Obama walking into political minefield as he taps new FCC chairman

President Obama is walking into a political minefield as he decides whom to nominate for chairman of the Federal Communications Commission.

Industry groups, consumer advocates and Democrats are splintering over the contenders, putting Obama in a bind as he narrows his short list for the powerful post.

"You're going to offend a whole lot of people no matter which way you go," one communications industry source said.

Obama is looking to replace Julius Genachowski, who is leaving the chairman’s post after a controversial tenure that included the creation of new rules for Internet providers.

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It’s an important choice for Obama, as the next chairman will face difficult decisions over how to provide enough airwaves for mobile devices, preserve the openness of the Internet and promote competition.

Tom Wheeler, a venture capitalist and fundraiser for Obama, was considered the clear favorite for the job just last week. But then a coalition of public interest groups sent a letter to the president bashing him, and 37 senators signed a letter supporting an alternative pick: FCC Commissioner Jessica Rosenworcel.

"Wheeler is still the front runner, but it isn't as secure as it was a week or two ago," another industry watcher said.

Wheeler was the president of the National Cable and Telecommunications Association, the lobbying organization for the cable industry, from 1979 to 1984. Later, he led CTIA, the lobbying arm for cellphone carriers.

He was an early supporter of Obama's first presidential bid and led the working group in charge of science, technology and the arts for Obama's presidential transition team.

Opposition to Wheeler is coming from several groups. The New America Foundation, Free Press, Demand Progress and others warned Obama that Wheeler would be too close to the industries he would be in charge of regulating.

"You can't have an objective chairman of the FCC that's got 20 years of their life invested in being the head lobbyist for industry," Sascha Meinrath of the New America Foundation said in an interview.

"If they nominate someone like Wheeler, they should anticipate there will be a substantial backlash from the public interest community," he warned.

But the public interest advocates are not united in their opposition to Wheeler. The prominent group Public Knowledge, for example, did not sign the letter.

Supporters of Wheeler emphasize that it's been years since he was a lobbyist and that at the time, the cable and cellphone industries were upstarts rather than the established giants they are now. They note that last year, Wheeler was a member of a presidential advisory council that recommended sharing broad swathes of wireless frequencies between government and commercial groups — a plan that irked the cellphone industry.

His supporters also argue that because he is richer and older than other candidates, he wouldn't be beholden to any industry for a cushy job after the FCC.

But Meinrath of the New America Foundation argued that Wheeler's public statements during his career as a lobbyist indicate that he would be bad for competition, innovation and consumers as head of the FCC.

Another blow to Wheeler's candidacy came when 37 Senate Democrats, led by Senate Commerce Committee Chairman Jay Rockefeller (D-W.Va.), signed a letter supporting Rosenworcel for chairwoman.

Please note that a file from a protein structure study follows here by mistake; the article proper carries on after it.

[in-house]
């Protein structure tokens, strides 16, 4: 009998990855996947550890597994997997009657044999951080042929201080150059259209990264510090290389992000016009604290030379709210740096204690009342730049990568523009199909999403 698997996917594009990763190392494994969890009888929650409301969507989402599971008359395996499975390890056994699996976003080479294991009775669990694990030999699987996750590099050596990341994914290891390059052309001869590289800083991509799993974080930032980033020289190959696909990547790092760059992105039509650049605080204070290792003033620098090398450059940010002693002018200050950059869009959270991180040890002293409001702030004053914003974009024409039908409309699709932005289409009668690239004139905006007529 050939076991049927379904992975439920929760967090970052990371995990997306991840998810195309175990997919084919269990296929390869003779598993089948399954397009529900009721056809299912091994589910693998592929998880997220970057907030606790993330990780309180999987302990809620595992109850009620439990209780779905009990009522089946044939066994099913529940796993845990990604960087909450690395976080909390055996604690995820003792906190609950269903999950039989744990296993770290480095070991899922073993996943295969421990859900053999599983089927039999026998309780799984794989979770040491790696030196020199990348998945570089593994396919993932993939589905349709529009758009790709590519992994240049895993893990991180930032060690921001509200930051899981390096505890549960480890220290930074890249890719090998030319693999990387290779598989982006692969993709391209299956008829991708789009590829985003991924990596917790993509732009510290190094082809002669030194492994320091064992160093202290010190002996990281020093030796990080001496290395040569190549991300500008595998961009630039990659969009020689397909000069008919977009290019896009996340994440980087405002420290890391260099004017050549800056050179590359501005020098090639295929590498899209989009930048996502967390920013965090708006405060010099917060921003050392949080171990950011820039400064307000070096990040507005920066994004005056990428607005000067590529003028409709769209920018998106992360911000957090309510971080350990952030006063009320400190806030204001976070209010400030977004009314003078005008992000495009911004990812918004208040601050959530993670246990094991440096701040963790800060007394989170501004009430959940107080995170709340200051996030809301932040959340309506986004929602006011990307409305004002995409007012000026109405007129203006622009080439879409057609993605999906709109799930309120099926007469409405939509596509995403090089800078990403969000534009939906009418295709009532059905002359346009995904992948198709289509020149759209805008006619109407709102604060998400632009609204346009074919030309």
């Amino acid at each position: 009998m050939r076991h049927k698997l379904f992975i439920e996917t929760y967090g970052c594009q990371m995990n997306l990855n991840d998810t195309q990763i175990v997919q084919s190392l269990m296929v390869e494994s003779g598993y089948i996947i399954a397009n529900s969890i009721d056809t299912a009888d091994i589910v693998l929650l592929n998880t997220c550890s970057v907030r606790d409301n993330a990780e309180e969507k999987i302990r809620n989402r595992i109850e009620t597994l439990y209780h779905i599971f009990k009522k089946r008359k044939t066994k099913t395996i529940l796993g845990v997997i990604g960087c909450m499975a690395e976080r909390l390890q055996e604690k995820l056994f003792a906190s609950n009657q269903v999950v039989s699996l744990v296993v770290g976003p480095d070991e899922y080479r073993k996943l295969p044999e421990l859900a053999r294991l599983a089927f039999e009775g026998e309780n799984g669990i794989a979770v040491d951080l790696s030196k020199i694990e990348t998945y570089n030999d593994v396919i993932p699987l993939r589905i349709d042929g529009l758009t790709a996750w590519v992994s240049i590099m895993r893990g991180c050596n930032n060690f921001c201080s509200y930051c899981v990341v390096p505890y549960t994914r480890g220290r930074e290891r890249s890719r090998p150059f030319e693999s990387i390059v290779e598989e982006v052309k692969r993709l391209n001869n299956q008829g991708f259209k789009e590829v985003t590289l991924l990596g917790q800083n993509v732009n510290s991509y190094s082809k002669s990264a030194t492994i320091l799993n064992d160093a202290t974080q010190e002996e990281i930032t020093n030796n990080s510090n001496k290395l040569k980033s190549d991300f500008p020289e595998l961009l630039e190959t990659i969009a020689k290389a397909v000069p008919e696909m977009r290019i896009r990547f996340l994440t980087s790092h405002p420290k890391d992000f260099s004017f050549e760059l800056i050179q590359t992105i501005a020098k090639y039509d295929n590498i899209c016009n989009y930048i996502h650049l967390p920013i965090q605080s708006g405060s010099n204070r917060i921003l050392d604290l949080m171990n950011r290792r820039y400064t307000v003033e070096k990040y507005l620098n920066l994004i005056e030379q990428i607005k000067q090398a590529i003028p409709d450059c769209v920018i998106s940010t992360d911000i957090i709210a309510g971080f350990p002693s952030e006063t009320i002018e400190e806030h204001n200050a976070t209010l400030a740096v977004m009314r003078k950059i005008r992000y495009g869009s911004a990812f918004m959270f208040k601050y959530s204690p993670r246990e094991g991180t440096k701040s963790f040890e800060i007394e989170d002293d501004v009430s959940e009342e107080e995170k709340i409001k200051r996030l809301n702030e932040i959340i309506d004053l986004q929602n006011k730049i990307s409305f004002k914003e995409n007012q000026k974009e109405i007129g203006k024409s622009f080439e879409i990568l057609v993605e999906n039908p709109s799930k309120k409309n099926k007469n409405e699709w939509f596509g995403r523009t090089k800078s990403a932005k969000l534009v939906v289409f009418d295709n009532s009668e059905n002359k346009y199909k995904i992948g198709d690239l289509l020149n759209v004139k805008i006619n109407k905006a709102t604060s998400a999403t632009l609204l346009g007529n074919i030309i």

If selected, she would be the first woman to lead the agency.

Before Rosenworcel was confirmed as an FCC commissioner last year, she served as Rockefeller's top communications policy aide. Before that, she was an adviser at the FCC and worked in private practice.

Rosenworcel would not need Senate confirmation to ascend to the chairmanship, since she already serves on the commission. That could be appealing to Obama, who has faced GOP opposition to many of his second-term nominees.

"She is equally respected by industry, the public safety community, and public interest groups," the senators wrote, concluding that she would be a "superb" choice.

But choosing Rosenworcel would skip over Mignon Clyburn, the senior Democratic commissioner and daughter of Rep. James Clyburn (D-S.C.), a member of the House Democratic leadership. The move could be seen as a snub of Clyburn and anger her supporters, including her father and the African-American community.

But unlike other candidates for chairman, Clyburn doesn't have a law degree or technical background, and critics question whether she is well versed enough in the issues to lead the FCC.

Other candidates include Karen Kornbluh, the former ambassador to the Organization for Economic Cooperation and Development, and Larry Strickling, who manages the government’s use of the airwaves as head of the National Telecommunications and Information Administration.

Kornbluh served as a staffer in the FCC's Media Bureau during the Clinton administration and was a domestic policy adviser to Obama when he was a senator. Strickling worked on Obama's 2008 campaign, served at the FCC and was a lobbyist for Ameritech.

If Obama decides against Wheeler and chooses not to stir the political hornet's nest by passing over Clyburn, the chairmanship could fall to Kornbluh or Strickling.

Meinrath said that Kornbluh and Strickling are candidates that "no one is all that excited for, but no one would lose too much sleep over."

A dark horse candidate is Cathy Sandoval, a member of the California Public Utilities Commission. A Rhodes Scholar and law professor, she advised the FCC on issues affecting small and minority-owned businesses during the 1990s.

But picking Sandoval could anger Republicans and industry groups, who fear she would be an aggressive regulator and micromanage business decisions. Obama is unlikely to want to risk a lengthy confirmation battle over the FCC.